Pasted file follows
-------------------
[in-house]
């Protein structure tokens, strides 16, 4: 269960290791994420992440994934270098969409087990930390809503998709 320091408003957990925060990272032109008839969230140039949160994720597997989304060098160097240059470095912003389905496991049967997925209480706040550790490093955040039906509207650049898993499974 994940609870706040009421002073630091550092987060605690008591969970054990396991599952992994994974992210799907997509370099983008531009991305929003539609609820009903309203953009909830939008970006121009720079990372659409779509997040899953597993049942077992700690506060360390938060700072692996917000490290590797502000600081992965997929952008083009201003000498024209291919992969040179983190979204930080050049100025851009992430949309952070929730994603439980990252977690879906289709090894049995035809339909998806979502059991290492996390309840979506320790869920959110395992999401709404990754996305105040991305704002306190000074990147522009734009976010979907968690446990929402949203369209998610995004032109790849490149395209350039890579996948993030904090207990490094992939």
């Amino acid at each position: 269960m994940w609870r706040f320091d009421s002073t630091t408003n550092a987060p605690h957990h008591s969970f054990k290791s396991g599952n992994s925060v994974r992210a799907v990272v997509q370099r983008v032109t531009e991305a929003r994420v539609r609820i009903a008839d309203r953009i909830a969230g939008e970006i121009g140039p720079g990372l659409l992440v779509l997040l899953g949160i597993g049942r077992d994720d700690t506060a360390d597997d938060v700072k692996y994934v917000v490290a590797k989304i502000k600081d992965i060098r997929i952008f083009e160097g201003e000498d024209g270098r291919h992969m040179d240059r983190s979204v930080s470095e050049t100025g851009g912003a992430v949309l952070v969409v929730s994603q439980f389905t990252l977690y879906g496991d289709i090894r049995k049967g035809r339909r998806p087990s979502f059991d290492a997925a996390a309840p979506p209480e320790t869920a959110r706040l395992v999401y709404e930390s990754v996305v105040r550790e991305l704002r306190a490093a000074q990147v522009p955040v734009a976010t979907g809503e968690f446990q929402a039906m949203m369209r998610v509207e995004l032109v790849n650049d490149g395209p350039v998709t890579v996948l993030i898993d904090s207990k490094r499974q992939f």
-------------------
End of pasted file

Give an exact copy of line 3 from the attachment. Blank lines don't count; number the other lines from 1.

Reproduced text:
């Amino acid at each position: 269960m994940w609870r706040f320091d009421s002073t630091t408003n550092a987060p605690h957990h008591s969970f054990k290791s396991g599952n992994s925060v994974r992210a799907v990272v997509q370099r983008v032109t531009e991305a929003r994420v539609r609820i009903a008839d309203r953009i909830a969230g939008e970006i121009g140039p720079g990372l659409l992440v779509l997040l899953g949160i597993g049942r077992d994720d700690t506060a360390d597997d938060v700072k692996y994934v917000v490290a590797k989304i502000k600081d992965i060098r997929i952008f083009e160097g201003e000498d024209g270098r291919h992969m040179d240059r983190s979204v930080s470095e050049t100025g851009g912003a992430v949309l952070v969409v929730s994603q439980f389905t990252l977690y879906g496991d289709i090894r049995k049967g035809r339909r998806p087990s979502f059991d290492a997925a996390a309840p979506p209480e320790t869920a959110r706040l395992v999401y709404e930390s990754v996305v105040r550790e991305l704002r306190a490093a000074q990147v522009p955040v734009a976010t979907g809503e968690f446990q929402a039906m949203m369209r998610v509207e995004l032109v790849n650049d490149g395209p350039v998709t890579v996948l993030i898993d904090s207990k490094r499974q992939f």